Let’s be honest: Of all the items that’ll turn up at the 2020 Tokyo Olympics — running shoes, bikes, kayaks and, for the first time, rock climbing harnesses, surfboards and skateboards — it’s the medals we all care about the most. They are the sought-after objects that symbolize the efforts and feats of the winning athletes, but they’re still objects. That fact is made all too clear now that the games’ organizers have revealed not only what the medals will look like, but also what they’ll be made out of: old, discarded electronics.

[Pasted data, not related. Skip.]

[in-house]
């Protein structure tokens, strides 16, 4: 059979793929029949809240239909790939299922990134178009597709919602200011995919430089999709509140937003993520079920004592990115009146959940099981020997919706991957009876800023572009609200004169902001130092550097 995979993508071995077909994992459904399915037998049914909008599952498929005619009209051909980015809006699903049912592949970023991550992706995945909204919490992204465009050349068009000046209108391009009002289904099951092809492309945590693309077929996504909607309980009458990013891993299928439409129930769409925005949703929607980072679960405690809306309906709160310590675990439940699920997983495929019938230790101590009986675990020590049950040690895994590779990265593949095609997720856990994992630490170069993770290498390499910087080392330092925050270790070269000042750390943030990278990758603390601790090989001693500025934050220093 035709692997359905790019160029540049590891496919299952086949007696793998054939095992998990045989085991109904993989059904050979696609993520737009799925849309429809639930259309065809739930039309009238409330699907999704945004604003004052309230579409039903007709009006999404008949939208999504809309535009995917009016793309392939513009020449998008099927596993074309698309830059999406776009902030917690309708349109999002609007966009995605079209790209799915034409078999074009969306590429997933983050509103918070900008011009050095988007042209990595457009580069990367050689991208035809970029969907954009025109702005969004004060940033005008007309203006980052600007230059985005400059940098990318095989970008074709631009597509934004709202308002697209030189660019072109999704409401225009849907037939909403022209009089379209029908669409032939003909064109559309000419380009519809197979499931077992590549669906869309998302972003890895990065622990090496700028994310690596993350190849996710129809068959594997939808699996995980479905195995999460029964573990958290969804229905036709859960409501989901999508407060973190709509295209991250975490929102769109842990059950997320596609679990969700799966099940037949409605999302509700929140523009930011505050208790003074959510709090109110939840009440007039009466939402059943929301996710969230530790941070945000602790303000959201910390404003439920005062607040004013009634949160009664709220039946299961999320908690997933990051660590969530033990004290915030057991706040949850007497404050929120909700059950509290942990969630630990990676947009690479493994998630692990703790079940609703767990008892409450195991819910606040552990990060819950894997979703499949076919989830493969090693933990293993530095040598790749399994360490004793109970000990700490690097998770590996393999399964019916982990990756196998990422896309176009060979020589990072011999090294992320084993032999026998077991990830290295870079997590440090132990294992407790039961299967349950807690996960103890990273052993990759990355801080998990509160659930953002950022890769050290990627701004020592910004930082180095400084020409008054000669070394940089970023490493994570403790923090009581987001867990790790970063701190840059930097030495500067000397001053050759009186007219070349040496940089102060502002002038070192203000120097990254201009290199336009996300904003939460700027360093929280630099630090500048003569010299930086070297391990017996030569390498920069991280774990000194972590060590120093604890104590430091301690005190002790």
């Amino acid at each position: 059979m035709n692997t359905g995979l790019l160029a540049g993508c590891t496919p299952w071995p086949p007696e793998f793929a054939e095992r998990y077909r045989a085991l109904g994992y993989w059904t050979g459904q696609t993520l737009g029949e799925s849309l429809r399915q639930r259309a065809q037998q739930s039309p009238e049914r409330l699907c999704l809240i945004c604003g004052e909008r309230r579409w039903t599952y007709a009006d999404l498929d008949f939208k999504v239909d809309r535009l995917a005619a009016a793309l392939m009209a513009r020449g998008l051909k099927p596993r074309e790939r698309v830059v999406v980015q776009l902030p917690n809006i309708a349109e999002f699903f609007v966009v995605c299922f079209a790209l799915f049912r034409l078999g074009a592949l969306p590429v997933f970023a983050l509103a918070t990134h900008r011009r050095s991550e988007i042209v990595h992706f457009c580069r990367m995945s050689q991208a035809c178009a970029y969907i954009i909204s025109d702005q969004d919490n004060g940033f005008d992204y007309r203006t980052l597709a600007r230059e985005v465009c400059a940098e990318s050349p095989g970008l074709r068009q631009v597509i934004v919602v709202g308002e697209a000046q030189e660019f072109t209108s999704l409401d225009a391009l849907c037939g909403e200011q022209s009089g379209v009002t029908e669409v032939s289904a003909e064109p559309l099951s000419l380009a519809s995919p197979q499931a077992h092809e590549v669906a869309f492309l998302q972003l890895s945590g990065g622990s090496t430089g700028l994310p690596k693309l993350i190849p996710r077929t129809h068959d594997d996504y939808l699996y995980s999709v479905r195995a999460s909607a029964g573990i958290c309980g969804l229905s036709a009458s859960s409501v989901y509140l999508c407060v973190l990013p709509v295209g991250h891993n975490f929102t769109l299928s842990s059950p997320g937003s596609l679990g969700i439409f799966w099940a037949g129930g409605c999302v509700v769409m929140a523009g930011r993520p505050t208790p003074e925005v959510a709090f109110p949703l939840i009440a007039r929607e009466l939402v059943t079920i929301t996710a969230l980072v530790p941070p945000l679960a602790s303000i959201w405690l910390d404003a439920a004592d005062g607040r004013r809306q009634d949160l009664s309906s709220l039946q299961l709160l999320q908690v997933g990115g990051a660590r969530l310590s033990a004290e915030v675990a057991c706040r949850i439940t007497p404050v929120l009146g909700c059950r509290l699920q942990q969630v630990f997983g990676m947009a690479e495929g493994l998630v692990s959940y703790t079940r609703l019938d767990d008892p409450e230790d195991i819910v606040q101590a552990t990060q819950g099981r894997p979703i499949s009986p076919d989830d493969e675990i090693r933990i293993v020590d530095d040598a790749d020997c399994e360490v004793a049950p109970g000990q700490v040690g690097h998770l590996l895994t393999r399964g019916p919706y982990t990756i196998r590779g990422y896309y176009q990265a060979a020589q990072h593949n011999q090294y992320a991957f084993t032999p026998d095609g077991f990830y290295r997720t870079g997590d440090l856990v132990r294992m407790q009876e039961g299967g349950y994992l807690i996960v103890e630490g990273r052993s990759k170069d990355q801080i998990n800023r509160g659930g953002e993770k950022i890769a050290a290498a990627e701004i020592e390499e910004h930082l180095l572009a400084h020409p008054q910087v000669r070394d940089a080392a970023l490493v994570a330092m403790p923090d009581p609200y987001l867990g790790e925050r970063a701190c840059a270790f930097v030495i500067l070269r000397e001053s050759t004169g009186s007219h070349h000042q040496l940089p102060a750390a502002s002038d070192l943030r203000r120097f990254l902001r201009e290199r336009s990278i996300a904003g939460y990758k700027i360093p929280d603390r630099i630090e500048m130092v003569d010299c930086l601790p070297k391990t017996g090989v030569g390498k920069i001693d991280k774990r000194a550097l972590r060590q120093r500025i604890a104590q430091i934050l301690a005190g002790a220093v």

According to a report by CNN, Olympic officials collected roughly 79,000 tons of small electronics over a two-year period to be recycled into nearly 5,000 gold, silver and bronze medals. Most of the material — gold and silver for the gold medal, silver for the silver, and copper and zinc for the bronze — comes from cell phones; Japanese citizens donated over six million for recycling. As sustainability becomes a requisite consideration in the production of athletic and outdoor apparel and equipment, it’s an important and potent gesture that the medals, as literal and physical symbols of achievement in sport, follow suit.
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